Photo courtesy of Rebecca Bass
Over the years, her 30+ art cars have paid tribute to Prince, Jimi Hendrix, The Doors, Queen and countless others. In 2017, Her Purple Reign car, created with her Heights High School students, won the Mayor's Cup, the top honor.
Click the arrow to see the slideshow:
photo courtesy Rebecca Bass
Elia Quiles is one of the duo that make up Up-Art Studio, an organization in Houston that creates, curates, and manages public art and projects. She and her husband Noah have been creating Art Cars for Bayou Preservation Association (BPA) since 2017 when a BPA board member donated a car for the Art Car Parade and commissioned Up Art to design it.
photo credit: Hadia Mawlawi
I am grateful to Rebecca Bass, Elia Quiles, and Gerry Waters for agreeing to answer my questions about their Art Cars in this year's parade.
Can you describe the creative process? From choosing the car, to the theme, to the final product?
G.W: I knew I wanted a phoenix. I started working on this car in October 2020. The feather process by itself took six months. They are made out of CDs that I cut into feather shapes. I am not an artist and don't know how to draw but I had a vague sense of what I wanted to do. I had huge pieces of paper where I would sketch out how the wings would look. Building the frame took a very long time. We all worked together to figure it out but I left the engineering and mechanics to Lou!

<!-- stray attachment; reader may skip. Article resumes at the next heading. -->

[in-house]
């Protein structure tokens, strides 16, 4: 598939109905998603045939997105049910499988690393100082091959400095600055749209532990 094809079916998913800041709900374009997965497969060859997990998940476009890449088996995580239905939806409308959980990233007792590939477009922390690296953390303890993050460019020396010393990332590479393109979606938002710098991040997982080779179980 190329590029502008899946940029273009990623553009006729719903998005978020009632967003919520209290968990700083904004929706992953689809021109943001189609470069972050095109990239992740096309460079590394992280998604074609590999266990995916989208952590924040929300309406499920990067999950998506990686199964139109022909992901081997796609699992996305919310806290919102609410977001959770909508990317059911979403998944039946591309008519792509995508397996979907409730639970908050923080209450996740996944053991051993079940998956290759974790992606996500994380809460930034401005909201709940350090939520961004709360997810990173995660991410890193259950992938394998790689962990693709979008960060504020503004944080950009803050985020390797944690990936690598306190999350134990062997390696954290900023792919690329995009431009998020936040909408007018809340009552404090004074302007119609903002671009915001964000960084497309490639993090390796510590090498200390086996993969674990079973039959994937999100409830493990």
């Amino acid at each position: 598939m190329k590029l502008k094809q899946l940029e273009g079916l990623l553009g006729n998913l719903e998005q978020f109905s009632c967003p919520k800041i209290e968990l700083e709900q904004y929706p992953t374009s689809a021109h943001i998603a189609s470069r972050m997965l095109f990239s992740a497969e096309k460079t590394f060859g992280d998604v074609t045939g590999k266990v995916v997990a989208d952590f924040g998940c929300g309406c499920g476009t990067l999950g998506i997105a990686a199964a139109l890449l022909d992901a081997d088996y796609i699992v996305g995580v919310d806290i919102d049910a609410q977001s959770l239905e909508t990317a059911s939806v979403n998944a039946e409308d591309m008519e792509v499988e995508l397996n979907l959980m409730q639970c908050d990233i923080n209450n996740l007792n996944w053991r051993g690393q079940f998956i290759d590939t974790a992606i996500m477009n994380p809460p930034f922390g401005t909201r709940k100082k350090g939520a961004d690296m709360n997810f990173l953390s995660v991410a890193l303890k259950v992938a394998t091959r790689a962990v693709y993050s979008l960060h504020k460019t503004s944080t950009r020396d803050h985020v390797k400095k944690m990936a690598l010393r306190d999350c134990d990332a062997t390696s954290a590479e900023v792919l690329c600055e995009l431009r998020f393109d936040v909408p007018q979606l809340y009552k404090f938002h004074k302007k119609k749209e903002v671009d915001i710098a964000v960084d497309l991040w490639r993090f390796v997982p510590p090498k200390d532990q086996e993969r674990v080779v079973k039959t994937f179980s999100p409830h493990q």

R.B: I worked closely with the kids beginning in January 2022, after school. We came up with a theme and we boded on it. I gave each kid a big piece of paper and we drew what the Art Car could look like. It didn't need to be a good drawing. Then I get a giant piece of paper and I draw what they want. It acts as a road map to let them know where we are heading. From there, they drive the creative process. It's a community-building project. I encourage them to take ownership and to work together as a team. I also talk to them about how art affects people and how their car needs to be relatable to the audience. Art in museums can be alienating. This is an opportunity to create art that connects to a wide audience. I just want them to do the very best they know how!